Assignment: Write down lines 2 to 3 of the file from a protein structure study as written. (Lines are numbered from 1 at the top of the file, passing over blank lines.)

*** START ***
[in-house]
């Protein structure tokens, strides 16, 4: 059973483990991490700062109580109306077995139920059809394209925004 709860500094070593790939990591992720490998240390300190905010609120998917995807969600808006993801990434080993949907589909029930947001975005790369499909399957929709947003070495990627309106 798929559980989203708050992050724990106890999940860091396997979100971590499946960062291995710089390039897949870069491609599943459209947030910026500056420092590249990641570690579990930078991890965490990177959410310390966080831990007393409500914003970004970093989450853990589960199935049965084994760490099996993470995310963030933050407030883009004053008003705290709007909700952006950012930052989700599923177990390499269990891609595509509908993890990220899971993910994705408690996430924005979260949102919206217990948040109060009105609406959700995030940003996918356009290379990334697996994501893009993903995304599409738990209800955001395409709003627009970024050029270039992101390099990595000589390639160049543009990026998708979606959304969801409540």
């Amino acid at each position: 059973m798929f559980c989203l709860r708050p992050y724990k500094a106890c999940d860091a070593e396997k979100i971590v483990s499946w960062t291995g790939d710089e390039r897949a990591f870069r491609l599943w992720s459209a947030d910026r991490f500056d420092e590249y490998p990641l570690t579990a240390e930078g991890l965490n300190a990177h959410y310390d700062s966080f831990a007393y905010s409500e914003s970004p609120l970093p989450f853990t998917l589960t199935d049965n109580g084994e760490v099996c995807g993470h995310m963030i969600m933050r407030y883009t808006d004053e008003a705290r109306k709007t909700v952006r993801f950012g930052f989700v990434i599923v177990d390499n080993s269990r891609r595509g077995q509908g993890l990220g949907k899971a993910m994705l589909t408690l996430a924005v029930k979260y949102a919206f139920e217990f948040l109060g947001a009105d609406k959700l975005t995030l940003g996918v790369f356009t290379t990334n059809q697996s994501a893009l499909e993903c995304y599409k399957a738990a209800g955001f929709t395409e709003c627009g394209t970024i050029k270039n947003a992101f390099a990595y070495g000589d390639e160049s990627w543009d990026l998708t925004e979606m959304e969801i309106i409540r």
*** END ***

């Protein structure tokens, strides 16, 4: 059973483990991490700062109580109306077995139920059809394209925004 709860500094070593790939990591992720490998240390300190905010609120998917995807969600808006993801990434080993949907589909029930947001975005790369499909399957929709947003070495990627309106 798929559980989203708050992050724990106890999940860091396997979100971590499946960062291995710089390039897949870069491609599943459209947030910026500056420092590249990641570690579990930078991890965490990177959410310390966080831990007393409500914003970004970093989450853990589960199935049965084994760490099996993470995310963030933050407030883009004053008003705290709007909700952006950012930052989700599923177990390499269990891609595509509908993890990220899971993910994705408690996430924005979260949102919206217990948040109060009105609406959700995030940003996918356009290379990334697996994501893009993903995304599409738990209800955001395409709003627009970024050029270039992101390099990595000589390639160049543009990026998708979606959304969801409540």
């Amino acid at each position: 059973m798929f559980c989203l709860r708050p992050y724990k500094a106890c999940d860091a070593e396997k979100i971590v483990s499946w960062t291995g790939d710089e390039r897949a990591f870069r491609l599943w992720s459209a947030d910026r991490f500056d420092e590249y490998p990641l570690t579990a240390e930078g991890l965490n300190a990177h959410y310390d700062s966080f831990a007393y905010s409500e914003s970004p609120l970093p989450f853990t998917l589960t199935d049965n109580g084994e760490v099996c995807g993470h995310m963030i969600m933050r407030y883009t808006d004053e008003a705290r109306k709007t909700v952006r993801f950012g930052f989700v990434i599923v177990d390499n080993s269990r891609r595509g077995q509908g993890l990220g949907k899971a993910m994705l589909t408690l996430a924005v029930k979260y949102a919206f139920e217990f948040l109060g947001a009105d609406k959700l975005t995030l940003g996918v790369f356009t290379t990334n059809q697996s994501a893009l499909e993903c995304y599409k399957a738990a209800g955001f929709t395409e709003c627009g394209t970024i050029k270039n947003a992101f390099a990595y070495g000589d390639e160049s990627w543009d990026l998708t925004e979606m959304e969801i309106i409540r």